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    Miss Evers' Boys

    Disease and unease

    The good-time feeling of the ensemble in the passionate historical play "Miss Evers' Boys" is only a setup for the devastating deterioration of the same characters as the infamous Tuskegee experiments take their toll.


    After being nominated for the Pulitzer Prize and spending ten years in productions at major regional theatres, David Feldshuh's "Miss Evers' Boys" has made its long overdue New York debut with a near-flawless production by the Melting Pot Theatre Company. The mostly strong text occasionally slips into earnestness and self-importance, but this is more than made up for by the fluid direction, polished design and a superb cast — and by the genuinely important subject matter.

    Written by: David Feldshuh.
    Directed by: Kent Gash.
    Cast: Terry Alexander, J. Paul Boehmer. Chad L. Coleman, Helmar Augustus Cooper, Byron Easley, Daryl Edwards, Adriane Lenox..
    Set design by: Emily Beck.
    Costume design by: Earl Jerome Battle.
    Lighting design by: William H. Grany III.
    Sound design by: Abe Jacob.

    Related links: Official site
    McGinn-Cazale Theatre
    Broadway at 76th Street
    Previews start: March 6, 2002
    March 13 - April 14, 2002

    Suggested by actual events, "Miss Evers' Boys" is a fictionalized account of the "Tuskegee Study of Untreated Syphilis in the Negro Male", in which hundreds of poor black farmers were told they were being given free treatment for "bad blood," or syphilis. In actuality, they were being observed and studied, as the disease gradually ravaged their bodies and their minds. This continued even after the advent of penicillin, a low-risk and almost universally effective cure for syphilis.

    The first act is fast-paced and lighthearted, the strategy being to draw the audience in with a high-spirited group of charming men who spend their days farming and their nights "jellying," a kind of down-home tap-dancing to music played on washboards and basins. The dance numbers in the first act are expertly performed, bringing shouts and cheers from the audience. Of course when Willie, the young star of the group, can no longer dance in act two, these moments of joy become turn out to have been a set-up for a great sense of loss and tragedy.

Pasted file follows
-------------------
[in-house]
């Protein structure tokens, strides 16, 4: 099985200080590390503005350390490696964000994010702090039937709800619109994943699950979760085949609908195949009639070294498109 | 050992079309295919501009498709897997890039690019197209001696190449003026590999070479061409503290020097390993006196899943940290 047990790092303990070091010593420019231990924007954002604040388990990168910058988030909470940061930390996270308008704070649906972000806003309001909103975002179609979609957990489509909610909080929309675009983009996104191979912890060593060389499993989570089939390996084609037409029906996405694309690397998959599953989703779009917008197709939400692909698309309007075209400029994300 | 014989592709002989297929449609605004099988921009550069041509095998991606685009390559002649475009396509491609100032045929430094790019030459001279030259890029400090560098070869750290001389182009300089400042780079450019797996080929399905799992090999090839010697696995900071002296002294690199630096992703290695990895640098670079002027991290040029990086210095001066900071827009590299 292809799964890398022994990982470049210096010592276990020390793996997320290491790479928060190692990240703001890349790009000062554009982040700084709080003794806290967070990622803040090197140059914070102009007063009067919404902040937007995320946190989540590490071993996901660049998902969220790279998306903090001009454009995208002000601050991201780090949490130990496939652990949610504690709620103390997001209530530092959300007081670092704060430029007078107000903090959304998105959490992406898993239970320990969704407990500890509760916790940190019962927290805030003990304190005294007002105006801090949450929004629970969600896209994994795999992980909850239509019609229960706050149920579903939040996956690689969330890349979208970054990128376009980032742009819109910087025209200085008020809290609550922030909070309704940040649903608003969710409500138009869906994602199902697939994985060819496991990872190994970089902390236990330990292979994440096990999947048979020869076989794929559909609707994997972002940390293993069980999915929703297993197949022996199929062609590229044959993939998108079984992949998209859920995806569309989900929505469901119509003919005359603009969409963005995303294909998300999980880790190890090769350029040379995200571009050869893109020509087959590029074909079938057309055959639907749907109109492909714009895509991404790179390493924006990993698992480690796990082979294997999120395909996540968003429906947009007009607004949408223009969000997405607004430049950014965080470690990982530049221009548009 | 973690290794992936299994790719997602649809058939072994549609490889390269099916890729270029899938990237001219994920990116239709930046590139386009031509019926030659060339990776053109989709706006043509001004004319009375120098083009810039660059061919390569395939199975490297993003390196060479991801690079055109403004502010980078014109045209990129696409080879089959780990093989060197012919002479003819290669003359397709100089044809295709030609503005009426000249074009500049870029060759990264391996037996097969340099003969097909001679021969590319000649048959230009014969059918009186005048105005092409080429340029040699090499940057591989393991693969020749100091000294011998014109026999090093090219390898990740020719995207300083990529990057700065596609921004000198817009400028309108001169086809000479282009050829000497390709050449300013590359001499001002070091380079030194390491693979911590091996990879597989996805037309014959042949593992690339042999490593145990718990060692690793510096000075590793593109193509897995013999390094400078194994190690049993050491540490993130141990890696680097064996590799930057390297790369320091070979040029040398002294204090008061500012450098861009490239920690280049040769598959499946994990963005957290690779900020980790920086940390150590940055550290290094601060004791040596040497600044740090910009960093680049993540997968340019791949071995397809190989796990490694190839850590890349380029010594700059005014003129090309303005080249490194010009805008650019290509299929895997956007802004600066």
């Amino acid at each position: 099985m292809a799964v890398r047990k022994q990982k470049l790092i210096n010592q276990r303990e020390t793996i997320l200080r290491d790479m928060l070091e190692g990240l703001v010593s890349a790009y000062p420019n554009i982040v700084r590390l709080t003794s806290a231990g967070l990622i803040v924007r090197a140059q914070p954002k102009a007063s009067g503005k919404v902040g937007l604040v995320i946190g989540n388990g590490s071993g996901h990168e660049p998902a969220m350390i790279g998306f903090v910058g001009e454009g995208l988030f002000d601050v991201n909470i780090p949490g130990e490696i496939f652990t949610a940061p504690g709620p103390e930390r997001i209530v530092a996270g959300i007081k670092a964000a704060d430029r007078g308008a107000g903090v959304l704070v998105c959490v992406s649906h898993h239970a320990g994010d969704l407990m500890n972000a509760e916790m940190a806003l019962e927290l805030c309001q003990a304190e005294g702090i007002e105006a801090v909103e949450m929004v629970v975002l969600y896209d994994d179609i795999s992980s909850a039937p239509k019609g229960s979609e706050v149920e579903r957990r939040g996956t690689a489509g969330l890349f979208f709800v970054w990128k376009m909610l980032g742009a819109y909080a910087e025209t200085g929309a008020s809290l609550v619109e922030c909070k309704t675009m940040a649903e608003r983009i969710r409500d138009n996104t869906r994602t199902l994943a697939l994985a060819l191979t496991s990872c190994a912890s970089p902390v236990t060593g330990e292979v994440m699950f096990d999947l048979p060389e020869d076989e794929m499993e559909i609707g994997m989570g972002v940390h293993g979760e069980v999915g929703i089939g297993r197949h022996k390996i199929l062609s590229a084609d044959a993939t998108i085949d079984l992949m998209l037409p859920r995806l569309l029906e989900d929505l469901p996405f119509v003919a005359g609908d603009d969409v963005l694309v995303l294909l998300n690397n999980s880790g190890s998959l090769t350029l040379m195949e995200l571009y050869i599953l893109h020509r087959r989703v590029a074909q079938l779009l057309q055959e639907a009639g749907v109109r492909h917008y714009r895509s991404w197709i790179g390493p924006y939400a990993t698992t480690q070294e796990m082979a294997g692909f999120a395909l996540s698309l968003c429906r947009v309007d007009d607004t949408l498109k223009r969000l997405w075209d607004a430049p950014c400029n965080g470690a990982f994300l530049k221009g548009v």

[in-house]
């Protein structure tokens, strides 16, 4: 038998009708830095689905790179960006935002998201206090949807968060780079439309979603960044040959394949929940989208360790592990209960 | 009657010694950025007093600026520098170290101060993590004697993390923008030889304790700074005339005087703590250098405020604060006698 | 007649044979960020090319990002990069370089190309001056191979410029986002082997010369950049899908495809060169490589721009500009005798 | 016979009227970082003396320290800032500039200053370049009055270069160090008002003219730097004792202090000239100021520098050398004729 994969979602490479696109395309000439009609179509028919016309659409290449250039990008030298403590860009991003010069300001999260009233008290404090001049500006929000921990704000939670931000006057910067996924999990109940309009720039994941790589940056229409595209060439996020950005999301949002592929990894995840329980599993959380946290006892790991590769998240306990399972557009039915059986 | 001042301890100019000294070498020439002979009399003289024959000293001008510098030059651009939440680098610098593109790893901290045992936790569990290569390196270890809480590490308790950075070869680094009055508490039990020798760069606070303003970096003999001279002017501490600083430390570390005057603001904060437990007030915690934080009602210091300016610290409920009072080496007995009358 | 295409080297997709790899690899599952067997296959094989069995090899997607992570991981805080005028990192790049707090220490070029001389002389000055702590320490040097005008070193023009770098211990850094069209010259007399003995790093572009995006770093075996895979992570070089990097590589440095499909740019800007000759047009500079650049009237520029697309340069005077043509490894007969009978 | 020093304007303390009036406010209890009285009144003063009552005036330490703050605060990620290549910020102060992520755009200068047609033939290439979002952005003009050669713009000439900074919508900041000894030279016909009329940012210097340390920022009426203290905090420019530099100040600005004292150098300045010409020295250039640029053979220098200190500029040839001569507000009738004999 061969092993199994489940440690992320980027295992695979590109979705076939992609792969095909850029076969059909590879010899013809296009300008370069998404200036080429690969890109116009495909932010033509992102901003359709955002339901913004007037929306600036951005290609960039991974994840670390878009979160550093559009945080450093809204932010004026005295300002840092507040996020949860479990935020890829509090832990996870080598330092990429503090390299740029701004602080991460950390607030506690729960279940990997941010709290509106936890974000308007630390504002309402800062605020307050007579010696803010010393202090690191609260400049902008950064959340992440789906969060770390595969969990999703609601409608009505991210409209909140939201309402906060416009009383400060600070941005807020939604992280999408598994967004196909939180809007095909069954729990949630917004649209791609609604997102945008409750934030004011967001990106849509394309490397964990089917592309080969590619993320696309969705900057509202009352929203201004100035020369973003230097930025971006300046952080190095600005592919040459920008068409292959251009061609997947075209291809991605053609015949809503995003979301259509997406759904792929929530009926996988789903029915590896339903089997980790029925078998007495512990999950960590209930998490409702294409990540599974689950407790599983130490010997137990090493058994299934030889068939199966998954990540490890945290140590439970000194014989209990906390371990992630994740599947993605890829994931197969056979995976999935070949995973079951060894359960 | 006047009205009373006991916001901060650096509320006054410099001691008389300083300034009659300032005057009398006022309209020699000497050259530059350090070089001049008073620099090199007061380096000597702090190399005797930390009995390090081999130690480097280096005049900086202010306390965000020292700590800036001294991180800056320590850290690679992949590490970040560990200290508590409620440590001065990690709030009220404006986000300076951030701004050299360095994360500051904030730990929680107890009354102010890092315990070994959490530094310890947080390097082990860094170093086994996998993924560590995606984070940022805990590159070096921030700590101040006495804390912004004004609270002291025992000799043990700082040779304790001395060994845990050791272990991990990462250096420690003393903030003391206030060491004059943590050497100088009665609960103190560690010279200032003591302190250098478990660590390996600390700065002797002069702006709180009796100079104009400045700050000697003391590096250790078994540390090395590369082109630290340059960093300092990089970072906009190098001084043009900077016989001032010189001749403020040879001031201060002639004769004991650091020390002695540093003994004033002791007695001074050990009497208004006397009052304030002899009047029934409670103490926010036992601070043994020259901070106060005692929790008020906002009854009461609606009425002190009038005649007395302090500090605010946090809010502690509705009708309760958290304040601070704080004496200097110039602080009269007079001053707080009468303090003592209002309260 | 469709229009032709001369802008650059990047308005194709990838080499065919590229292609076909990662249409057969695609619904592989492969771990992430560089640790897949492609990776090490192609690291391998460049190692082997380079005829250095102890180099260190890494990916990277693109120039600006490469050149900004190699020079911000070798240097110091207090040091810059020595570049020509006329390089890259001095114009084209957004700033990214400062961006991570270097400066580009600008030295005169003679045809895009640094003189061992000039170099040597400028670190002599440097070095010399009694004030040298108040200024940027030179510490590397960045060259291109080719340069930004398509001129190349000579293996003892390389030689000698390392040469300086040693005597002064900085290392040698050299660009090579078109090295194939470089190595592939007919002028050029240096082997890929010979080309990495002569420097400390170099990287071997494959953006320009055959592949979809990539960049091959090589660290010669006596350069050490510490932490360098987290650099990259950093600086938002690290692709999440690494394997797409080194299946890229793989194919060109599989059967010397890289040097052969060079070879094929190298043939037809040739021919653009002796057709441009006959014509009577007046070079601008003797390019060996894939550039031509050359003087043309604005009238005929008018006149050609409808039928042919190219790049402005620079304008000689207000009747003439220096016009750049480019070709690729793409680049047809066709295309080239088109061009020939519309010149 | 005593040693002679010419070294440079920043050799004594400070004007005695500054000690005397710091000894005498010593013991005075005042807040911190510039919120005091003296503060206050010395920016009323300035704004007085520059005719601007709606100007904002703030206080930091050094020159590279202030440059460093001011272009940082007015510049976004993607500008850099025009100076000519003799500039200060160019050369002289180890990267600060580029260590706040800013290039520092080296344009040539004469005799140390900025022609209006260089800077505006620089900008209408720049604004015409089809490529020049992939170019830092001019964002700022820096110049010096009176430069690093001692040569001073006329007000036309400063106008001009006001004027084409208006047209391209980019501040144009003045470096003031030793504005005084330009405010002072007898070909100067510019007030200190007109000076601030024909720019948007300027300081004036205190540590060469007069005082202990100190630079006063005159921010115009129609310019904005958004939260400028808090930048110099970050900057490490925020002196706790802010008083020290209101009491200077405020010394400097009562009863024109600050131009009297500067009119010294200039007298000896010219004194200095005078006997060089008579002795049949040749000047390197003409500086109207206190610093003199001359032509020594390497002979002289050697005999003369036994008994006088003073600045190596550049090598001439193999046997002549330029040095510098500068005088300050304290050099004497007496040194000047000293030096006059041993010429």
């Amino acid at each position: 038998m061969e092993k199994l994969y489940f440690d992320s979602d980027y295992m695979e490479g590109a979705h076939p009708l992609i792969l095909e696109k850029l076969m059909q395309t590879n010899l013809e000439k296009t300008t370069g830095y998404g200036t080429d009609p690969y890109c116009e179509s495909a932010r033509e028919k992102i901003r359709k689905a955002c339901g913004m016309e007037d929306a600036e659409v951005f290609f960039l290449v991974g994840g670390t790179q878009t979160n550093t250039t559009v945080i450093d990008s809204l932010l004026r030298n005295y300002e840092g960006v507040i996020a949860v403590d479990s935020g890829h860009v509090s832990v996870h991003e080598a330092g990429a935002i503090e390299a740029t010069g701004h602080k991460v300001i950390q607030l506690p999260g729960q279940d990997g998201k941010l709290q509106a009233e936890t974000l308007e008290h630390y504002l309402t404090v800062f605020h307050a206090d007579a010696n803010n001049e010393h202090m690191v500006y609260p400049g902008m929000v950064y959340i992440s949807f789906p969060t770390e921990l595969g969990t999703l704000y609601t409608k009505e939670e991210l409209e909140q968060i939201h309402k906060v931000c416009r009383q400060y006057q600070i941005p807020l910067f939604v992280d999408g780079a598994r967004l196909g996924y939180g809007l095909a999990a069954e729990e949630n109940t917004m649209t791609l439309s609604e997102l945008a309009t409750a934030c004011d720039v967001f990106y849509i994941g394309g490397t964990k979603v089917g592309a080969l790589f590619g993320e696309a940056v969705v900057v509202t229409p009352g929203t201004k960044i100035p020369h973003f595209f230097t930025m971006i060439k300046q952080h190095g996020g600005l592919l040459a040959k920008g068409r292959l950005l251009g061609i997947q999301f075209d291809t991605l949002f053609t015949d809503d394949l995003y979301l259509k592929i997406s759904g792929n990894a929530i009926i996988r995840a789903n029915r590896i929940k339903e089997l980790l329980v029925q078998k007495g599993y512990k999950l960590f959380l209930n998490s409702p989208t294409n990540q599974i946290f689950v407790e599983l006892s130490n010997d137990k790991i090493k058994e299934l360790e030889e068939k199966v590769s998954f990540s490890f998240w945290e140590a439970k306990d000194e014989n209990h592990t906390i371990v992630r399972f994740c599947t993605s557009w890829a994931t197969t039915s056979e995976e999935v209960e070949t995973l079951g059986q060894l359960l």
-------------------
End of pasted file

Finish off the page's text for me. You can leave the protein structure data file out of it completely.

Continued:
The multigenerational, ethnically diverse audience gave a standing ovation, many of them sniffing and wiping tears from their eyes. "Miss Evers' Boys" accomplishes the daunting task of educating while entertaining, and enlightening without preaching.  

    As played by Byron Easley, Willie is both sweet and cocky and his starry-eyed aspirations to dance in the Cotton Club are infectiously charming. His cohorts are clearly defined without devolving into caricature. Particularly strong are Helmar Augustus Cooper as the aging Ben and Chad L. Coleman as the skeptical and fast-talking Caleb. Adriane Lenox delivers an impressively layered portrayal of Nurse Eunice Evers, bringing out all of the moral complexity demanded by the role. While we never lose sight of her responsibility for her role in the scandal, the motivations for her actions are largely sympathetic and the audience isn't allowed to judge too easily or too harshly.

    Emily Beck's sets and William H. Grant's lights work together seamlessly to create an evocative atmosphere that walks a line between representational reality and stylized simplicity. Kent Gash takes full advantage of the talented cast and crew, as well as the opportunity to stage it all in a beautiful theater with uncommonly excellent sightlines. He encourages his actors to keep things moving and manages to get through the play's more self-indulgent moments with a minimum of self-righteous wallowing.

    The multigenerational, ethnically diverse audience at this particular performance gave a standing ovation, many of them sniffling and wiping tears from their eyes. The shameful subject matter, disturbingly resonant politically, is something about which all Americans should be made aware. "Miss Evers' Boys" accomplishes the daunting task of educating while entertaining, and enlightening without preaching. We're all responsible for paying attention to and taking responsibility for the actions of our government. This show isn't just civic duty, though — it's fun, too.

    MARCH 31, 2002

    Reader comments on Miss Evers' Boys:

  • [no subject]   from Fawks, Dec 7, 2005
  • miss evers boys   from maranda, Feb 13, 2006

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